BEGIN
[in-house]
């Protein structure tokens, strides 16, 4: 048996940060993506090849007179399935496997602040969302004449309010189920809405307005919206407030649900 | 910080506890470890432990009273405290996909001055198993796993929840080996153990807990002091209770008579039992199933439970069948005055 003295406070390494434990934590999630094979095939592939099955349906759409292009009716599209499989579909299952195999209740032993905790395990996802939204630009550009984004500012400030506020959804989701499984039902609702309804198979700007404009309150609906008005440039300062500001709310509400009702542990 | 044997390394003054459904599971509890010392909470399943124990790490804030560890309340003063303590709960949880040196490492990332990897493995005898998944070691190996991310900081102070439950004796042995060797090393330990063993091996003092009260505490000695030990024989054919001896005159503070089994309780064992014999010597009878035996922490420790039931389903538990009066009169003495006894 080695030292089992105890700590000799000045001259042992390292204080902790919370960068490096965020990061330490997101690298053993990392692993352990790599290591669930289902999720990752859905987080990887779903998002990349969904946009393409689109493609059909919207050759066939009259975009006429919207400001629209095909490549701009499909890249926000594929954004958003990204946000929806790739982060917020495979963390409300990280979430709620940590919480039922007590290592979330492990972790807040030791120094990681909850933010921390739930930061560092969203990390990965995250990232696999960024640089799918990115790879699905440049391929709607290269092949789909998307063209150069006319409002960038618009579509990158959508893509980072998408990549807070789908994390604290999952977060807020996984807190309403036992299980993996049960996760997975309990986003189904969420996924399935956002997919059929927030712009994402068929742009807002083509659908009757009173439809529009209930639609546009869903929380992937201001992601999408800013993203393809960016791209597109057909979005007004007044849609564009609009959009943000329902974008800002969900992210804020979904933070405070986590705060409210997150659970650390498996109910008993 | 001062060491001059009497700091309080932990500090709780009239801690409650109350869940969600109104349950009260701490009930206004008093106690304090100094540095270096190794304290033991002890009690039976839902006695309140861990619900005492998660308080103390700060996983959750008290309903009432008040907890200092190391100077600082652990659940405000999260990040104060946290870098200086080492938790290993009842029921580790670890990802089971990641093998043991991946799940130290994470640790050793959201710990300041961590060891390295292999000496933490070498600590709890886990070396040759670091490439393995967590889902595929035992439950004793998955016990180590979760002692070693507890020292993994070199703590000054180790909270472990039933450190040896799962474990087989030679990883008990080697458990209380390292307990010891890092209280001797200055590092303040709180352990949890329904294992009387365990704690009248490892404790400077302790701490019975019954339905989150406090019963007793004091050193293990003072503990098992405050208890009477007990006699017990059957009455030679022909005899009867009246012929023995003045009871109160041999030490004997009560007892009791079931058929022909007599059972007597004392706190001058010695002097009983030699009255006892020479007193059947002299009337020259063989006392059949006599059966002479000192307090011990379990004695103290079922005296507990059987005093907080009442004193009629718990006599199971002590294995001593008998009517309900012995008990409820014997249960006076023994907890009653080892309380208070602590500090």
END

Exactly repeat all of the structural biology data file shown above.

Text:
[in-house]
């Protein structure tokens, strides 16, 4: 048996940060993506090849007179399935496997602040969302004449309010189920809405307005919206407030649900 | 910080506890470890432990009273405290996909001055198993796993929840080996153990807990002091209770008579039992199933439970069948005055 003295406070390494434990934590999630094979095939592939099955349906759409292009009716599209499989579909299952195999209740032993905790395990996802939204630009550009984004500012400030506020959804989701499984039902609702309804198979700007404009309150609906008005440039300062500001709310509400009702542990 | 044997390394003054459904599971509890010392909470399943124990790490804030560890309340003063303590709960949880040196490492990332990897493995005898998944070691190996991310900081102070439950004796042995060797090393330990063993091996003092009260505490000695030990024989054919001896005159503070089994309780064992014999010597009878035996922490420790039931389903538990009066009169003495006894 080695030292089992105890700590000799000045001259042992390292204080902790919370960068490096965020990061330490997101690298053993990392692993352990790599290591669930289902999720990752859905987080990887779903998002990349969904946009393409689109493609059909919207050759066939009259975009006429919207400001629209095909490549701009499909890249926000594929954004958003990204946000929806790739982060917020495979963390409300990280979430709620940590919480039922007590290592979330492990972790807040030791120094990681909850933010921390739930930061560092969203990390990965995250990232696999960024640089799918990115790879699905440049391929709607290269092949789909998307063209150069006319409002960038618009579509990158959508893509980072998408990549807070789908994390604290999952977060807020996984807190309403036992299980993996049960996760997975309990986003189904969420996924399935956002997919059929927030712009994402068929742009807002083509659908009757009173439809529009209930639609546009869903929380992937201001992601999408800013993203393809960016791209597109057909979005007004007044849609564009609009959009943000329902974008800002969900992210804020979904933070405070986590705060409210997150659970650390498996109910008993 | 001062060491001059009497700091309080932990500090709780009239801690409650109350869940969600109104349950009260701490009930206004008093106690304090100094540095270096190794304290033991002890009690039976839902006695309140861990619900005492998660308080103390700060996983959750008290309903009432008040907890200092190391100077600082652990659940405000999260990040104060946290870098200086080492938790290993009842029921580790670890990802089971990641093998043991991946799940130290994470640790050793959201710990300041961590060891390295292999000496933490070498600590709890886990070396040759670091490439393995967590889902595929035992439950004793998955016990180590979760002692070693507890020292993994070199703590000054180790909270472990039933450190040896799962474990087989030679990883008990080697458990209380390292307990010891890092209280001797200055590092303040709180352990949890329904294992009387365990704690009248490892404790400077302790701490019975019954339905989150406090019963007793004091050193293990003072503990098992405050208890009477007990006699017990059957009455030679022909005899009867009246012929023995003045009871109160041999030490004997009560007892009791079931058929022909007599059972007597004392706190001058010695002097009983030699009255006892020479007193059947002299009337020259063989006392059949006599059966002479000192307090011990379990004695103290079922005296507990059987005093907080009442004193009629718990006599199971002590294995001593008998009517309900012995008990409820014997249960006076023994907890009653080892309380208070602590500090």